Establishment of the REO Veiling

The REO Veiling was set up during the Second World War, on 20 July 1942, by 25 founders. Due to the war situation, the first auction day had to wait until 21 November 1943. The story of the REO Veiling began in a small hangar belonging to a potato trader in Sint-Amandstraat in the town centre of Roeselare.

Photo: Founders of the REO Veiling


First auction clock

The REO Veiling relocated a few times to keep up with the expanding horticultural production in West Flanders. The first stop was Vaartkaai (1945) and then it moved to Kattenstraat (1948), also in Roeselare. There, on 18 February 1952, fruit and vegetables were auctioned for the first time using a mechanical auction clock. The previous Administrative Director of the REO Veiling, Maurice Declercq, cobbled the auction clock together using recovered car components, among other things.


Relocation to Diksmuidsesteenweg

Due to a lack of space, the REO Veiling relocated to Diksmuidsesteenweg. The official inauguration of the first REO Veiling complex consisting of two hangars took place on 20 February 1955 in the presence of the provincial governor of West Flanders, Pierre van Outryve d'Ydewalle.


Expansion of the REO Veiling

Growing supply and turnover figures required an expansion to Diksmuidsesteenweg. In 1965, a 6-hectare plot adjacent to the 2-hectare auction site was purchased. A new auction complex was built, incorporating 4 hectares for parking. The official laying of the foundation stone took place on 3 November.

Photo: a picture from 1967 of the supply of items at the expanded auction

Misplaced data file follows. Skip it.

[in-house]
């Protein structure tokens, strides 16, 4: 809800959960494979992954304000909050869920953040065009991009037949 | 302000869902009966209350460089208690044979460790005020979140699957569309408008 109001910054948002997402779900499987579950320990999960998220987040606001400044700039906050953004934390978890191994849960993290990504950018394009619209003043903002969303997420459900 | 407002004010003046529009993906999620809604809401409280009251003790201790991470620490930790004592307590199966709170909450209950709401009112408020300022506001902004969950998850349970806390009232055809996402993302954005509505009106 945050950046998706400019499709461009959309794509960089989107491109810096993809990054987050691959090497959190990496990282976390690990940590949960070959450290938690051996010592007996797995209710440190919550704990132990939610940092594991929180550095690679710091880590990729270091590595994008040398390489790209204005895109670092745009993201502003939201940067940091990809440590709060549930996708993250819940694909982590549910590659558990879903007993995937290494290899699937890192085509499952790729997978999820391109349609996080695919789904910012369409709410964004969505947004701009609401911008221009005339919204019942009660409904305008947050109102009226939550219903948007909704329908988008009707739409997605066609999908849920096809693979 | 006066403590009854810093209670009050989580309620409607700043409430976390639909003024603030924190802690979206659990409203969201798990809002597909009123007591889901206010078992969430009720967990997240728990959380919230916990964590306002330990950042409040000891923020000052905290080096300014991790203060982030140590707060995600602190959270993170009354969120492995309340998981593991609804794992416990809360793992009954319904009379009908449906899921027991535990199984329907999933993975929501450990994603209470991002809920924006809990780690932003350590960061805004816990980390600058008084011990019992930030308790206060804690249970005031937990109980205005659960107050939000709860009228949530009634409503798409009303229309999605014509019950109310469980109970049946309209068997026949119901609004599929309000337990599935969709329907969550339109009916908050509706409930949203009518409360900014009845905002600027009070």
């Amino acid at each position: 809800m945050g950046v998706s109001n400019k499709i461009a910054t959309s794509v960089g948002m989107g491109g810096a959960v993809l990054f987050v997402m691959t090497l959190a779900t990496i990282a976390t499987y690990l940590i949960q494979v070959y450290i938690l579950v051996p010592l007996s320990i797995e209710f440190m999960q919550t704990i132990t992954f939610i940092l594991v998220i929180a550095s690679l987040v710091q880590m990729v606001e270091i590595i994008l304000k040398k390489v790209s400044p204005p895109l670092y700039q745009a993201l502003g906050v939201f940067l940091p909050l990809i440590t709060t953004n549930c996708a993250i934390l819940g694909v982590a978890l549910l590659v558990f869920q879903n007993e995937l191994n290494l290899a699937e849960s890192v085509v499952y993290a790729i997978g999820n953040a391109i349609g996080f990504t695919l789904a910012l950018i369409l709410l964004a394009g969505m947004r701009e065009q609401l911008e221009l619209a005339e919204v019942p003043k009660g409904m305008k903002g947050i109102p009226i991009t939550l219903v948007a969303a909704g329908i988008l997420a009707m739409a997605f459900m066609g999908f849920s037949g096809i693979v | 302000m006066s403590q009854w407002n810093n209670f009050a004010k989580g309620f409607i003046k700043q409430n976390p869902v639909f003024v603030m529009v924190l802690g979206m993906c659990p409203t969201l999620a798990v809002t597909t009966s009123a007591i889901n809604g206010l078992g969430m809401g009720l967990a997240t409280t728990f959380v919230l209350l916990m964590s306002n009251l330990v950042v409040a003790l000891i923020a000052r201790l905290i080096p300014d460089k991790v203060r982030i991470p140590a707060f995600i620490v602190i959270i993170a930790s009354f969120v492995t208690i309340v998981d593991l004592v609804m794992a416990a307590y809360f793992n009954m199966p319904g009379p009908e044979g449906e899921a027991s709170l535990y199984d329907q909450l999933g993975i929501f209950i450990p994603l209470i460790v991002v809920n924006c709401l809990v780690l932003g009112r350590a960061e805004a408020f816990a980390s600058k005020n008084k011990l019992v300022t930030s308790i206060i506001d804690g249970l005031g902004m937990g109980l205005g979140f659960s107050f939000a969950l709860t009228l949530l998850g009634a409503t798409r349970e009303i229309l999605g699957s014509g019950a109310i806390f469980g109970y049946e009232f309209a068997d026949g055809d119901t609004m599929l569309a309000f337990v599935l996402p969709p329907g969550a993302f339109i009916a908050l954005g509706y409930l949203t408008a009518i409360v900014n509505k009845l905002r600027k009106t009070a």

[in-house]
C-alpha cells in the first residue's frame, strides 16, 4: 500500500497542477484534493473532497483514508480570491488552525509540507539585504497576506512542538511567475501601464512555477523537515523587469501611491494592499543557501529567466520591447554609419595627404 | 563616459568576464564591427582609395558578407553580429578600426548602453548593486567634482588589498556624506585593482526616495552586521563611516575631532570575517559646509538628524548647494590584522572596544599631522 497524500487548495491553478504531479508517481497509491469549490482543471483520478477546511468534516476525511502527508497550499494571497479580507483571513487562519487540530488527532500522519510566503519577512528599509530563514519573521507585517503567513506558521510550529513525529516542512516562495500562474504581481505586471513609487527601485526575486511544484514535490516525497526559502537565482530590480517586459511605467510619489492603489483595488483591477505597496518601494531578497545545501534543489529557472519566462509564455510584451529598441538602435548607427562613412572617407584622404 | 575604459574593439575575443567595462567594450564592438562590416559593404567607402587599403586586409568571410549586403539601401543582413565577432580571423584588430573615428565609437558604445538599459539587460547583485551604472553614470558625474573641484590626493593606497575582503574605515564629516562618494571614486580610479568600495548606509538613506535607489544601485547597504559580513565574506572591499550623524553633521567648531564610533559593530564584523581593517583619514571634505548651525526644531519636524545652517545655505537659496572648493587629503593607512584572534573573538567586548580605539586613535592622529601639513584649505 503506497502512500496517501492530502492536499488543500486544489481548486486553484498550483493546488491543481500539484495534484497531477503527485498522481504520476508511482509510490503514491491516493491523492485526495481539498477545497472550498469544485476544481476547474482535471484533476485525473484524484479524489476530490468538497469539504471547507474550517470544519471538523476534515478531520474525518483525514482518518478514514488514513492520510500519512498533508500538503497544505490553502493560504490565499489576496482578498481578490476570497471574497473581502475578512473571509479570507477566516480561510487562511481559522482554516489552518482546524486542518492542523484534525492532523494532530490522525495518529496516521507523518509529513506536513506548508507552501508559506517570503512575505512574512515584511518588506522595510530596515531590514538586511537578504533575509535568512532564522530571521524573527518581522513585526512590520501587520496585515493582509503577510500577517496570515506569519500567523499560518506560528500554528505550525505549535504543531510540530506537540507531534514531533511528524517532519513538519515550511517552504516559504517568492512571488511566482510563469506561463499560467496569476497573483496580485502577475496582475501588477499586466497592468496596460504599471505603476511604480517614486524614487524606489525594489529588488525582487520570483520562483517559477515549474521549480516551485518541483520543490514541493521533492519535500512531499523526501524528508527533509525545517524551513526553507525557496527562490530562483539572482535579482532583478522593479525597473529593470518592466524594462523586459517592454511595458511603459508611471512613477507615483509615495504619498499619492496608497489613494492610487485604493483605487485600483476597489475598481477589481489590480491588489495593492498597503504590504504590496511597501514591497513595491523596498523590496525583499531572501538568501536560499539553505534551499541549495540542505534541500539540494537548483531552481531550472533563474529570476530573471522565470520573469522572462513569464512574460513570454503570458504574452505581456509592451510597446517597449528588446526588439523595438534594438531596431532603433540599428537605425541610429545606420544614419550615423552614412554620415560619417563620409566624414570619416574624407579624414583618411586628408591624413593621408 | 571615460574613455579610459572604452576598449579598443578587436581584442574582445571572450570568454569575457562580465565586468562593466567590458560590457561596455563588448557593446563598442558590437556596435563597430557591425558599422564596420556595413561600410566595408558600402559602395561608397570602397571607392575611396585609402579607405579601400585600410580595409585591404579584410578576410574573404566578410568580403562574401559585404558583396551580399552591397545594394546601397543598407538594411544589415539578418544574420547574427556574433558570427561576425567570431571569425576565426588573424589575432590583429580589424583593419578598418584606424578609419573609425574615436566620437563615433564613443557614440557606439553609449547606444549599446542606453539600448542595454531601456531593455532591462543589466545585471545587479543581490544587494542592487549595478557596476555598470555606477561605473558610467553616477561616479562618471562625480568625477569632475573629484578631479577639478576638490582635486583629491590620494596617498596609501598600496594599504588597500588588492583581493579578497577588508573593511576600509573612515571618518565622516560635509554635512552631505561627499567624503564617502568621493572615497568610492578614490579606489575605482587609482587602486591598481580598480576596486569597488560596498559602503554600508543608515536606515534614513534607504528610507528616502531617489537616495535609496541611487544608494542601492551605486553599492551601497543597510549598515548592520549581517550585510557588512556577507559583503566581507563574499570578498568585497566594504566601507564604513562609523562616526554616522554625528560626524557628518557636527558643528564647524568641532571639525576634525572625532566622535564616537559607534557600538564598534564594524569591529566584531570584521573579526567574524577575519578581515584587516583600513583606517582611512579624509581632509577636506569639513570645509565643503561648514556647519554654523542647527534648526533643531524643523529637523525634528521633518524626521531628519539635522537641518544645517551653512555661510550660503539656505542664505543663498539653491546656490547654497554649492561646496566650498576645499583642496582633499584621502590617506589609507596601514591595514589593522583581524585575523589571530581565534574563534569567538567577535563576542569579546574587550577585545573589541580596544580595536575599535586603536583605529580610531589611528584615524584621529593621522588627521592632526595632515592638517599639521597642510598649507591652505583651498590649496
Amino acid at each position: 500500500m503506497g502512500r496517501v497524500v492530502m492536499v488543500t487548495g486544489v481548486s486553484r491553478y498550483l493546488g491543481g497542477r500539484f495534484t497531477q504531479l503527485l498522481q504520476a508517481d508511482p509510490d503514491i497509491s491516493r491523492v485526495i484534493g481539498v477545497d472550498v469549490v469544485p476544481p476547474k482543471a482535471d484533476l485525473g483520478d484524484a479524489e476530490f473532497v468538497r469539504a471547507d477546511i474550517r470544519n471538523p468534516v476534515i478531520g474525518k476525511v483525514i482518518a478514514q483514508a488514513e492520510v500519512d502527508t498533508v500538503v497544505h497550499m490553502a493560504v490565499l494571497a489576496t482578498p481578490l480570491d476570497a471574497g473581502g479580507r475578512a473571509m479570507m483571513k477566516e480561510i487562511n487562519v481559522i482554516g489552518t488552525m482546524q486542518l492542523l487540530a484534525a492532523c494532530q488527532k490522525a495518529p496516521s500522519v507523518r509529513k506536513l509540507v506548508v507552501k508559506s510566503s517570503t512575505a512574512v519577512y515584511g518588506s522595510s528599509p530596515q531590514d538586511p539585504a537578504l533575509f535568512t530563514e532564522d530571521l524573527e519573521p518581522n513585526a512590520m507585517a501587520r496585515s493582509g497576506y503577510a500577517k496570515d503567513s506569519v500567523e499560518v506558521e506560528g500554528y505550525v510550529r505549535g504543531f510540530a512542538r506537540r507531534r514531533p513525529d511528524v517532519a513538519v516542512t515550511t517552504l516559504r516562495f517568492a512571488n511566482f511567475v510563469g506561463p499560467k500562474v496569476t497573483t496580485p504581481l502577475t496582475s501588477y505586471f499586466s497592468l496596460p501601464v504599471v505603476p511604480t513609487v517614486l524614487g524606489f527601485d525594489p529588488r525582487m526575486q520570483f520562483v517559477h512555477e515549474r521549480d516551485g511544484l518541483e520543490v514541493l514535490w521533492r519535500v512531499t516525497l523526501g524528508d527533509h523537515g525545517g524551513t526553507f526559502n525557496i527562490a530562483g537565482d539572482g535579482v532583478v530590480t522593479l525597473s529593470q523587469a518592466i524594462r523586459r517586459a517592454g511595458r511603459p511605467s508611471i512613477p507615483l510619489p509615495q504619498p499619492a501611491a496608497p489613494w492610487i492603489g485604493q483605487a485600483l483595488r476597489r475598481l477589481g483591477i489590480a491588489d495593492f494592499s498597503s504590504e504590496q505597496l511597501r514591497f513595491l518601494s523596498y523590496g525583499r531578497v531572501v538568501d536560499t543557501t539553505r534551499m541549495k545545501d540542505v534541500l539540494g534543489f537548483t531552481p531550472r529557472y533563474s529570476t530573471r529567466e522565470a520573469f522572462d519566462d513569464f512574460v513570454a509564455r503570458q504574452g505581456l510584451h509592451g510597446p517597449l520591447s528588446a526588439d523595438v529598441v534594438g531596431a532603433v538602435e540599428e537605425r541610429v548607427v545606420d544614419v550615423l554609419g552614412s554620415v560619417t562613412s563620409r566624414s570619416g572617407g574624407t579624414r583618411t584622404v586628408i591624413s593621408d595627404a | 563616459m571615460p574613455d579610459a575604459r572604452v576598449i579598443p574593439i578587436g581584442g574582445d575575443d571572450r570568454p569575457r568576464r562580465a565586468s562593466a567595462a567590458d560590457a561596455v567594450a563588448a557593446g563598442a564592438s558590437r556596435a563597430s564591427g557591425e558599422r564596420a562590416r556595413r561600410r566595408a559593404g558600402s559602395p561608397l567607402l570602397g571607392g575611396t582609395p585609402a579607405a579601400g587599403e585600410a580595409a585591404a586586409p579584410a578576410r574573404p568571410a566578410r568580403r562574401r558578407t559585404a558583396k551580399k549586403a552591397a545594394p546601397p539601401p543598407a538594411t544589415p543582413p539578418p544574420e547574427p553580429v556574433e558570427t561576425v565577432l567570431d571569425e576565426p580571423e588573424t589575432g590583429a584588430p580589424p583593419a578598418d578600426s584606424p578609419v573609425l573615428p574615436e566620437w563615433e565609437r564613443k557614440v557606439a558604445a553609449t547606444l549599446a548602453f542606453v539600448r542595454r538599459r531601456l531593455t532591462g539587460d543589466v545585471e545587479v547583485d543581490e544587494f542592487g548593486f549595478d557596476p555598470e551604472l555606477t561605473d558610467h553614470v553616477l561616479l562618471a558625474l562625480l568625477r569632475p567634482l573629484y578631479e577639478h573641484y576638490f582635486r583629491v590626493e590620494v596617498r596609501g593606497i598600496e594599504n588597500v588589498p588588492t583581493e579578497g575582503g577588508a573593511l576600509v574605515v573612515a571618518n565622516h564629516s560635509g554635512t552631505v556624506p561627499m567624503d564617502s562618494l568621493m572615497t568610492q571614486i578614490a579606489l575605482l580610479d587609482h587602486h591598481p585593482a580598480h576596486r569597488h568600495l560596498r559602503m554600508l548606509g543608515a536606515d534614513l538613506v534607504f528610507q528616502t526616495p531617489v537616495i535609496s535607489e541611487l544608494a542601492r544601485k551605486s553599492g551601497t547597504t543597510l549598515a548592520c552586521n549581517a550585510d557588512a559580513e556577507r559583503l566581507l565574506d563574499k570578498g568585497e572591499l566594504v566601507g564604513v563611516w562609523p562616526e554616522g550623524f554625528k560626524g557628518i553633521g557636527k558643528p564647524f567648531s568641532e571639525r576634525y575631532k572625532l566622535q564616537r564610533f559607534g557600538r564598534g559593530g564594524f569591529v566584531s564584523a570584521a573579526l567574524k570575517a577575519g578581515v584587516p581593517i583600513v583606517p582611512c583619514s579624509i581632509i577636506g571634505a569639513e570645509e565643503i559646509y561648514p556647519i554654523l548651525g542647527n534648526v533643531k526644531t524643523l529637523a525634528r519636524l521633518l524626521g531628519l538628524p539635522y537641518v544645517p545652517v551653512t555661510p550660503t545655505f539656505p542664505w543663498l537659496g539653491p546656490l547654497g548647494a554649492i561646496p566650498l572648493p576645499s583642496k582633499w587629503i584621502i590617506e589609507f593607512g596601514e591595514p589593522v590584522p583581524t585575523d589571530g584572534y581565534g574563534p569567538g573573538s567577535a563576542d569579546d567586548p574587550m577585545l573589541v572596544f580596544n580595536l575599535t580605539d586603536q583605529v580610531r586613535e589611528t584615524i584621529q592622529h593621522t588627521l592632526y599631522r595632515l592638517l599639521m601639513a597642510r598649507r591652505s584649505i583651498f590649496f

In anticipation of simultaneous auctions, the REO Veiling introduced blocking in 1978. This involves the same product from different growers, but of equal quality and grading, being placed and sold in one block. Sales were ‘individual’ for a block sale. This meant that the products of each REO producer were auctioned separately. The REO producer delivered one or more steel boxes on an iron pushcart before the auction clocks. This photo was taken in the sales hall at Diksmuidsesteenweg.


First simultaneous sale

Heightened tension in the sales hall of the REO Veiling before the first simultaneous sale on 5 February 1983. For this, a basket of vegetables was offered for sale with the Centre for Greenhouse Vegetables (CVG) in Sint-Katelijne-Waver. The REO Veiling always made its auction clocks accessible to everyone who met the required conditions. This vision contrasts with that used in France and in the Netherlands, where they opted for accredited purchasers. Belgian auctions consciously rejected this corporatist model to prevent large-scale buyers from undermining the free market. With its liberal and open strategy, the REO Veiling ensures that the interplay between supply and demand is fully reflected in the auction clock.


New auction

In 1987, the Board of Directors of the REO Auction decided to build a new, spacious complex at the current address along Oostnieuwkerksesteenweg. Construction work started in May 1989. On Thursday, 25 January 1990, when the four roof trusses of the goods received depot had finally been mounted , an extremely severe storm raged across our country with wind speeds of up to 155 km per hour. The noise from the pounding gusts of winds in the iron structure of the goods received depot under construction was deafening. But the four mounted roof trusses remained standing. The new auction complex was put into service on 1 April 1991 and was officially inaugurated on 24 May during the same year.


Packaging department

In Diksmuidsesteenweg, the previous auction buildings made way for the current packaging department of the REO Veiling. The REO Veiling acquired the adjacent Vuylsteke site in 2011. After a thorough soil sanitation, a new box shed was put into service on the 3-hectare plot for taking in, setting up and sorting one-way packaging in 2015. An 8,000 m² demonstration and research greenhouse was put on the roof of the new building. In this roof greenhouse, practical research will be conducted into the soilless cultivation of leaf crops and fruit and vegetables, innovative energy-saving cultivation systems, sustainable applications for industrial residual heat and efficient allocation of space. The construction of the roof greenhouse, an investment by Inagro and the province of West Flanders, starts in 2018.